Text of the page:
Whether you’re a newly minted college graduate, a working parent, a military veteran, an international student, a career changer, or some combination of the above, you have a lot in common with your fellow graduate students. We asked two Saint Rose graduate students to share their insights:
Amy Carman G’19, who is earning her M.S. in Social Work, has nearly 20 years of experience in construction management, and has an adult daughter.
Catherine Rodriguez G’17, who majored in computer art as an undergrad, recently completed her M.S. in Computer Information Systems (now Information Technology), and now works full-time as a programmer at Saint Rose.
In the first of our three-part series, Carman and Rodriguez provide observations and tips on what to expect from your time at graduate school.
Enjoying more scheduling flexibility
The format may be more flexible than your undergraduate program was, to accommodate students’ many outside obligations. “A lot of classes are offered in the afternoons, evenings, or weekends, instead of during the day,” says Carman (or even online). However, classes may be longer – three to four hours – and more materials might be covered in each session.
In addition, some graduate programs have flexibility as to start and finish dates. Carman, who had considered a program that began in September, found that she could start the Saint Rose M.S. in social work (MSSW) program the January before – and finish an entire year earlier. “That was very attractive to me as a career changer,” she says. “I could get in sooner, and be out sooner, earning at that higher professional level.”
Assessing what’s changed since you graduated
Some things may have changed since your undergrad years. Is the course catalog online? Are the degree programs different than you remember? Will you have to submit your homework to a server via ftp? Carman, as a consultant, was used to file sharing and videoconferencing, but others in her cohort were not. “They find a challenge in figuring out how to attach documents or convert things to PDF, so it depends on your experience,” she adds.
If you’re considering a graduate degree and have been out of school for a while, she says, you might want to take a single class or two before committing to a degree program. “I suggest taking something rigorous, whether or not it’s a prerequisite for the degree you’re interested in – it could be just something that interests you – to make sure you can manage the experience,” she adds. “That includes even just navigating through registering. It’s nice to do that when it doesn’t matter so much.”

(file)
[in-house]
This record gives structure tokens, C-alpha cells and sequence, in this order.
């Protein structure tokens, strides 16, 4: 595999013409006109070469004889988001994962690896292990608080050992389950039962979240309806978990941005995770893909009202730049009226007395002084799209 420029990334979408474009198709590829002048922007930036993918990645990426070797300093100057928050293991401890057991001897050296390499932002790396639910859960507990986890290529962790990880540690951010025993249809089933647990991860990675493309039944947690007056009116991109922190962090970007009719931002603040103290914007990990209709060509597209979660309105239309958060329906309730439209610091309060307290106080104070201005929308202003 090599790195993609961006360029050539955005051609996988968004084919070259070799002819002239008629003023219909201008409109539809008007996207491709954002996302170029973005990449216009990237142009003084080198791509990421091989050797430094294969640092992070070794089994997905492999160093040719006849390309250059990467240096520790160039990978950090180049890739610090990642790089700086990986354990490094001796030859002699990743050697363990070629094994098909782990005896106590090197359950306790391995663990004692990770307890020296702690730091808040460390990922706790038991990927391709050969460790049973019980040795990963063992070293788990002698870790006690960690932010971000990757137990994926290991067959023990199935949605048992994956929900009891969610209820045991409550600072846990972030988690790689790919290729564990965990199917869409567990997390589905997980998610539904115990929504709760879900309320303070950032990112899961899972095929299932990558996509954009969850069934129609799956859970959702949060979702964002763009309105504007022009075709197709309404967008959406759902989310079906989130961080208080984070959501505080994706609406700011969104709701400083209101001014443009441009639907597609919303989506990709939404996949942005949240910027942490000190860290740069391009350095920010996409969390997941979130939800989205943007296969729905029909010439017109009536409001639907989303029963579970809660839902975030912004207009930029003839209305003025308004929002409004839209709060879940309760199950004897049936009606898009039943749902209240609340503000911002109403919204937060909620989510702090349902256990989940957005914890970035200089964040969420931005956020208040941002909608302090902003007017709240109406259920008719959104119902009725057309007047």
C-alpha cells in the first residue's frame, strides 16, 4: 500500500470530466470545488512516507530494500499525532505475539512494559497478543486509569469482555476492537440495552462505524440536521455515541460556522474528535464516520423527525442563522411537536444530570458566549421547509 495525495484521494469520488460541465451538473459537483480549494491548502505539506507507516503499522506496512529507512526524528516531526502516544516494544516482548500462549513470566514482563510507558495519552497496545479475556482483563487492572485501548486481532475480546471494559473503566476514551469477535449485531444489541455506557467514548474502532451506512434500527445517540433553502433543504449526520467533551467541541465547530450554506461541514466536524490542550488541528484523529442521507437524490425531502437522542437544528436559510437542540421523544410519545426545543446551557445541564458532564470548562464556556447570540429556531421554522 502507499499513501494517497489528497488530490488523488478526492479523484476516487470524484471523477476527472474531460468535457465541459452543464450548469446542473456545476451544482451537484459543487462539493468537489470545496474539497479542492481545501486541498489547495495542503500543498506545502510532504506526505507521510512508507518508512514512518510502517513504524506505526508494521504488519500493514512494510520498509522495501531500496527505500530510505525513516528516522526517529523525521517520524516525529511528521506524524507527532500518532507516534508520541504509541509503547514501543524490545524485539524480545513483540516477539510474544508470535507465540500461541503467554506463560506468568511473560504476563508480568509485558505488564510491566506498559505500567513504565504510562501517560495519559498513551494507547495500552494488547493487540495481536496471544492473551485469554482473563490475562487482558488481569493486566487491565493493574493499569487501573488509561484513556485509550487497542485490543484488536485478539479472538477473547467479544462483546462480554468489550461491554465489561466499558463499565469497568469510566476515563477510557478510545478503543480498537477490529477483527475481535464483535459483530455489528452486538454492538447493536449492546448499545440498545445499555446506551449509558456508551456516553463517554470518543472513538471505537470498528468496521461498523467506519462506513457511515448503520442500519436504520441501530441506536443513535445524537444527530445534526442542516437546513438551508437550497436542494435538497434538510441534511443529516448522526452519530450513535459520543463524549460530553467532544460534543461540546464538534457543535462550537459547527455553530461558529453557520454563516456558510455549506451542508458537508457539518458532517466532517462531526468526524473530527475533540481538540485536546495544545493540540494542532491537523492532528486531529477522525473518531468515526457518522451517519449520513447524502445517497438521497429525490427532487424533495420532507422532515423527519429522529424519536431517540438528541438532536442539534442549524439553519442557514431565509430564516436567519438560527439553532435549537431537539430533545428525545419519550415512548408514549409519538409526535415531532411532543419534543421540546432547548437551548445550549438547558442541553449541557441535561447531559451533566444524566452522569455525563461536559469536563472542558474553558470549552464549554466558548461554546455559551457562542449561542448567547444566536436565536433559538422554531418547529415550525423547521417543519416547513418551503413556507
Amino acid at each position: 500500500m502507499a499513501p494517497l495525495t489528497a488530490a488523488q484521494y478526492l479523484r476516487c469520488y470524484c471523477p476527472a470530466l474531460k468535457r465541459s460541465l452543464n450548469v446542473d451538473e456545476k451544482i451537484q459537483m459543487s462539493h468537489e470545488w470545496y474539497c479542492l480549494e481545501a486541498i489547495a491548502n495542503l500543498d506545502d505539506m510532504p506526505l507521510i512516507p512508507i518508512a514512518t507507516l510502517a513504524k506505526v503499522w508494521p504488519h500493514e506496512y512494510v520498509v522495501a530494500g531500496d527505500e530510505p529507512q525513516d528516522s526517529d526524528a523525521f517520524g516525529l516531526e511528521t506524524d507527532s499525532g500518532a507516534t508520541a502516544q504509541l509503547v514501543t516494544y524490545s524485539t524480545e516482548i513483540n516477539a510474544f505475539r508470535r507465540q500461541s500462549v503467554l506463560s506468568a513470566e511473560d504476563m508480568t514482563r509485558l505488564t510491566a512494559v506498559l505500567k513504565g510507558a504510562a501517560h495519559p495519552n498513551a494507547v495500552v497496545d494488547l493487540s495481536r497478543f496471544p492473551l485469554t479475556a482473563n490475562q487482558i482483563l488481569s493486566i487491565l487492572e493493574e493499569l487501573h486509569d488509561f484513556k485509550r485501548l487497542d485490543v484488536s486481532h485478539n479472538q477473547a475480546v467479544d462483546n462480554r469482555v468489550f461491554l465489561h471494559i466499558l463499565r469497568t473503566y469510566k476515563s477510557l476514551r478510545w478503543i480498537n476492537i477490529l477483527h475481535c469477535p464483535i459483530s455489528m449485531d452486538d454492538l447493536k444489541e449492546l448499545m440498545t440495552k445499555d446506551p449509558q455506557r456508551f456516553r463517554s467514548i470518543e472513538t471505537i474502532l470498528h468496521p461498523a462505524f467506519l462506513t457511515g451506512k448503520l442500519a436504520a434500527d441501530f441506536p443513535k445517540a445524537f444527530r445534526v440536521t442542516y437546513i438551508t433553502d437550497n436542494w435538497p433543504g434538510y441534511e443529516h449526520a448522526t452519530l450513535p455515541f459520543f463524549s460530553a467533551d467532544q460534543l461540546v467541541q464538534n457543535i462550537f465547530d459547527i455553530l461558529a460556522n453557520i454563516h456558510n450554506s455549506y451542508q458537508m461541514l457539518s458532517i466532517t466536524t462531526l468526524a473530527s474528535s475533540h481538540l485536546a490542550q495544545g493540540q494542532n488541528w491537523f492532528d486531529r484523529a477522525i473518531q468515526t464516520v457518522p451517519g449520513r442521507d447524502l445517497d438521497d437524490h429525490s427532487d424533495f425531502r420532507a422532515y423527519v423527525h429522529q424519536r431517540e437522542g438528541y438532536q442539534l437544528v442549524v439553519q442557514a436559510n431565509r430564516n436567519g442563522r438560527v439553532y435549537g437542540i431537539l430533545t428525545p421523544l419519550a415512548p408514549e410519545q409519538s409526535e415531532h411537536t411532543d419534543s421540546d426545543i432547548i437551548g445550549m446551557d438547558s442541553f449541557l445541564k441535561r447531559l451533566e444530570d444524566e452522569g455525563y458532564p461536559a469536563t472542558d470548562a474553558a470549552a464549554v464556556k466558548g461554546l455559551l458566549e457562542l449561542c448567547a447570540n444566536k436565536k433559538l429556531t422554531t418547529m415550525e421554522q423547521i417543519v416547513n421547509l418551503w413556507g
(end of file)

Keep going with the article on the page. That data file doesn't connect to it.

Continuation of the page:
Having more skin in the game
Once you’ve begun your degree program, you may find that you’ve become a different animal than you were as an undergrad. For one thing, it’s not unusual for grad students to feel that they have more at stake. To commit to schoolwork, for example, you might have to sacrifice time that you could be spending at work or with your family.
You’re probably paying for it yourself, too. “That loan that you cosigned with your parents when you were 18, that feels a lot more nebulous,” says Rodriguez. “Once you’re a fully actualized adult with your own responsibilities all laid out, and it’s your responsibility to pay those bills, that definitely makes a difference.”
At the same time, you may feel more confident about taking control of your education. “As a graduate student, I was able to take control of a project, say if we were working on a team project and someone wasn’t pulling their weight or was going in a counterproductive direction,” says Rodriguez. “You realize that it’s OK to be assertive; you have to stick up for yourself and your own work.”
Feeling more grown up
You may be surprised at how much your personal confidence may have grown since you were an undergrad, too. “As an undergrad, I tended to be quiet, keep my head down, just get in and out of class, but when I went to graduate school, I really wanted to make it work,” adds Rodriguez. “So I started to answer a lot of the questions in class, take advantage of the professors’ office hours, become a familiar face to them.
“Once I did that, I found that I’d get emails from them whenever an opportunity came up – if a department wanted some work done, or was looking for help, I’d get called on for these opportunities.”